Understanding and implementing culturally competent and culturally congruent care are the key factors for effective and excellent nursing care (Srivastava, 2007). However, health care provider’s roles and responsibilities in meeting health care needs of the clients in consideration to cultural perspective and diversity are getting more challenging and complicated due to increased number of people from a group of multi-ethnic and multi-cultural society, which, in turn requires health care providers to acknowledge and understand variations of cultural healthcare beliefs, values and practices.
Transcultural nursing is essential in the process of nursing care because of the different factors, which includes increasing diversity and multicultural identities, emergent use of health care equipment that occasionally dispute the cultural ethics and beliefs of the clients and a rise in feminism and gender issues (Andrews &ump; Boyle, 2008). Maier-Lorentz (2008) states that the fundamental aspect of healthcare is transcultural nursing since culturally competent nursing care help guarantee patient satisfactions and health beneficial outcome.
According to the Royal College of Nursing (2009), providing care with respect to health and illness based on the expectations of the people’s values, beliefs and practices corresponding with culture is the focal point of transcultural care. Influenced by the principles and theories of transcultural nursing, the author defines transcultural nursing as a discipline of culturally care for individuals, families, groups and communities representing different cultural lifestyle, values, habits, life process, beliefs and practices.
Furthermore, the author believes that the aims of transcultural nursing are to bestow effective and excellent care to people from diverse backgrounds and avoid cultural conflicts and negligence related to health care practices. Transcultural nursing helps ensure effective communication, accurate assessment and culturally appropriate interventions to patients with distinct cultural backgrounds.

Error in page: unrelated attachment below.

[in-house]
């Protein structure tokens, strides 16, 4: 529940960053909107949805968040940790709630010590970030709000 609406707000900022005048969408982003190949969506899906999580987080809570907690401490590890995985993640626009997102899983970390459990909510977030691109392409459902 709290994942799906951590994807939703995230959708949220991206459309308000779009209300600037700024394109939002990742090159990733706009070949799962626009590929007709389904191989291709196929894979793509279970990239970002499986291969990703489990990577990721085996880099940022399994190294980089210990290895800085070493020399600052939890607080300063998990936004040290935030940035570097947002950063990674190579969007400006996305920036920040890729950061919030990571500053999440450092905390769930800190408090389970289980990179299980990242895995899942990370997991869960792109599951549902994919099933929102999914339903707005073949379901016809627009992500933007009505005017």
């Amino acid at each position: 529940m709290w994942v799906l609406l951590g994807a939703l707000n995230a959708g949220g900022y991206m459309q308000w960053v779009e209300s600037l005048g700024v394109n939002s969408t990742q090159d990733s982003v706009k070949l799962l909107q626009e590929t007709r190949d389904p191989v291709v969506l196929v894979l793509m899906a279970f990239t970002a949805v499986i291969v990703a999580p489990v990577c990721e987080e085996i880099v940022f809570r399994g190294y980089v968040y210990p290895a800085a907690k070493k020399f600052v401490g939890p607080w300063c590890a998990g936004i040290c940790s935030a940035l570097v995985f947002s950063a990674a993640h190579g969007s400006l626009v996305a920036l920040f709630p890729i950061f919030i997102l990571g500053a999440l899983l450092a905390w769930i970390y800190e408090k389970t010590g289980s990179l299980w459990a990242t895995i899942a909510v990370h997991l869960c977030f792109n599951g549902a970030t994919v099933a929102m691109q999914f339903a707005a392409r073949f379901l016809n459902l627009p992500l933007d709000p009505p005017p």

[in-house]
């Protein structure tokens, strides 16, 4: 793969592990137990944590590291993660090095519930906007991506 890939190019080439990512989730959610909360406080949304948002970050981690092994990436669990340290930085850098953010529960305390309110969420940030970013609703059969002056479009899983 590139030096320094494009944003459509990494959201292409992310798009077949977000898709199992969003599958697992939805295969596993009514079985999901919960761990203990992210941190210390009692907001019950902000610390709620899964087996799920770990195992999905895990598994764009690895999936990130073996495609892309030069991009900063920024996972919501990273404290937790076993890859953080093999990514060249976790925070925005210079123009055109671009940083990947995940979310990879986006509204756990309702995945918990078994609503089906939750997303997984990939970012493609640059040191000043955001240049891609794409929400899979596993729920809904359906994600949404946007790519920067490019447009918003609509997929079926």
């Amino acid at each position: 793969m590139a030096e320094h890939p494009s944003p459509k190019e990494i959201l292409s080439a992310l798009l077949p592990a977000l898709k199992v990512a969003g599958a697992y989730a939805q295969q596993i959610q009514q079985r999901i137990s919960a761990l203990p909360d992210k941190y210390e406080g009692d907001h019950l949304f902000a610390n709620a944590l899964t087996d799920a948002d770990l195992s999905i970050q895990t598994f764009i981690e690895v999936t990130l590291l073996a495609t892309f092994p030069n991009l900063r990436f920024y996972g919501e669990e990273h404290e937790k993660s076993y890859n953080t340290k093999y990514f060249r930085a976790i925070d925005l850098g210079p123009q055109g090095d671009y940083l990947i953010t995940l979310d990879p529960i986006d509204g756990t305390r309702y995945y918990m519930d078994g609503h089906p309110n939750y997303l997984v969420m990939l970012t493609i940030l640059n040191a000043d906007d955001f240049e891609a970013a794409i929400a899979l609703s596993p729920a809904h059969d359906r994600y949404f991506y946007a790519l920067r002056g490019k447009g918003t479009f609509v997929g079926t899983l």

(Andrews &ump; Boyle, 2008; Giger &ump; Davidhizar, 2004) Galanti (2008) report that increased patient contentment to health, developed and improved medical outcome and greater cost productivity are the main benefits of effective transcultural and culturally competent care. To provide effective transcultural care, nurses should have the required knowledge, skills, attitude, values and awareness in caring for people with different cultures.
Nurses should understand the different cultures of the society they are caring for and develop awareness of ones own culture and ethnic identity to avoid biases, misunderstanding and prejudices to other culture (Royal College of Nursing, 2009). For the purpose of this essay the author will critically discuss and evaluate Campinha-Bacote’s Model of Cultural Competence (2003) and focus on the application of the above-mentioned model in the process of nursing care. The author chose the aforementioned model of transcultural nursing because the model specifically tackles the importance of culturally competent care in nursing practice.
It is also concise, specific and easy to understand. Moreover, the model is simply applicable in all areas of healthcare practice. Aside from being useful as a structure in providing culturally relevant healthcare services, Campinha-Bacote’s model of cultural competence has been endorsed and recognized as a guiding framework for organization and administration development (Brathwaite, 2009; Campinha-Bacote &ump; Munoz, 2001). In the author’s point of view the model is categorically specific, measurable and systematically applicable in the assessment of healthcare provider’s competency in cultural care.